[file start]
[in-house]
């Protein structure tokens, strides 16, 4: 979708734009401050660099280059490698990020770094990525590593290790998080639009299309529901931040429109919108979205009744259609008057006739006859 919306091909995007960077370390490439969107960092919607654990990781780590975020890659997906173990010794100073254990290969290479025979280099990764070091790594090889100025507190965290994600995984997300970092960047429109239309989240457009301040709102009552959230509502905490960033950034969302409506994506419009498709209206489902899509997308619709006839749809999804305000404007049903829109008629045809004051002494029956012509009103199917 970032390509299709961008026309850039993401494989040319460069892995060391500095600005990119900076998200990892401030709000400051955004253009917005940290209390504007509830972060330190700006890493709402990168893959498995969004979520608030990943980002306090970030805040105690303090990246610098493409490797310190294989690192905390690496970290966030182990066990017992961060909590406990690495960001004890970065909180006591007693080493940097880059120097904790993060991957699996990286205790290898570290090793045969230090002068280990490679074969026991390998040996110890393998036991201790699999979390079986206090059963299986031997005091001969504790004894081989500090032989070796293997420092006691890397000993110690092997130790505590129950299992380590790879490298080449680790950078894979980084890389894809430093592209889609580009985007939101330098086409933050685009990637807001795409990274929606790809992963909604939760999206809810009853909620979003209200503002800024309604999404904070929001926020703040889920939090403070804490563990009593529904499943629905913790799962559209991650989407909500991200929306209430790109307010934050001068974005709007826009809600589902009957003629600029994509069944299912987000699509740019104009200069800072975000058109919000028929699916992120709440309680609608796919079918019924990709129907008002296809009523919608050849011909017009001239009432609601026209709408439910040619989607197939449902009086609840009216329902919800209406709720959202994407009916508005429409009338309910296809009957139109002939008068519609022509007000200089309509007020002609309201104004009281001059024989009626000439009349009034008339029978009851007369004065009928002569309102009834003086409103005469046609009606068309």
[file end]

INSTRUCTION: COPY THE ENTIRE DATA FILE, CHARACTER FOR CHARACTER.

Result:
[in-house]
């Protein structure tokens, strides 16, 4: 979708734009401050660099280059490698990020770094990525590593290790998080639009299309529901931040429109919108979205009744259609008057006739006859 919306091909995007960077370390490439969107960092919607654990990781780590975020890659997906173990010794100073254990290969290479025979280099990764070091790594090889100025507190965290994600995984997300970092960047429109239309989240457009301040709102009552959230509502905490960033950034969302409506994506419009498709209206489902899509997308619709006839749809999804305000404007049903829109008629045809004051002494029956012509009103199917 970032390509299709961008026309850039993401494989040319460069892995060391500095600005990119900076998200990892401030709000400051955004253009917005940290209390504007509830972060330190700006890493709402990168893959498995969004979520608030990943980002306090970030805040105690303090990246610098493409490797310190294989690192905390690496970290966030182990066990017992961060909590406990690495960001004890970065909180006591007693080493940097880059120097904790993060991957699996990286205790290898570290090793045969230090002068280990490679074969026991390998040996110890393998036991201790699999979390079986206090059963299986031997005091001969504790004894081989500090032989070796293997420092006691890397000993110690092997130790505590129950299992380590790879490298080449680790950078894979980084890389894809430093592209889609580009985007939101330098086409933050685009990637807001795409990274929606790809992963909604939760999206809810009853909620979003209200503002800024309604999404904070929001926020703040889920939090403070804490563990009593529904499943629905913790799962559209991650989407909500991200929306209430790109307010934050001068974005709007826009809600589902009957003629600029994509069944299912987000699509740019104009200069800072975000058109919000028929699916992120709440309680609608796919079918019924990709129907008002296809009523919608050849011909017009001239009432609601026209709408439910040619989607197939449902009086609840009216329902919800209406709720959202994407009916508005429409009338309910296809009957139109002939008068519609022509007000200089309509007020002609309201104004009281001059024989009626000439009349009034008339029978009851007369004065009928002569309102009834003086409103005469046609009606068309």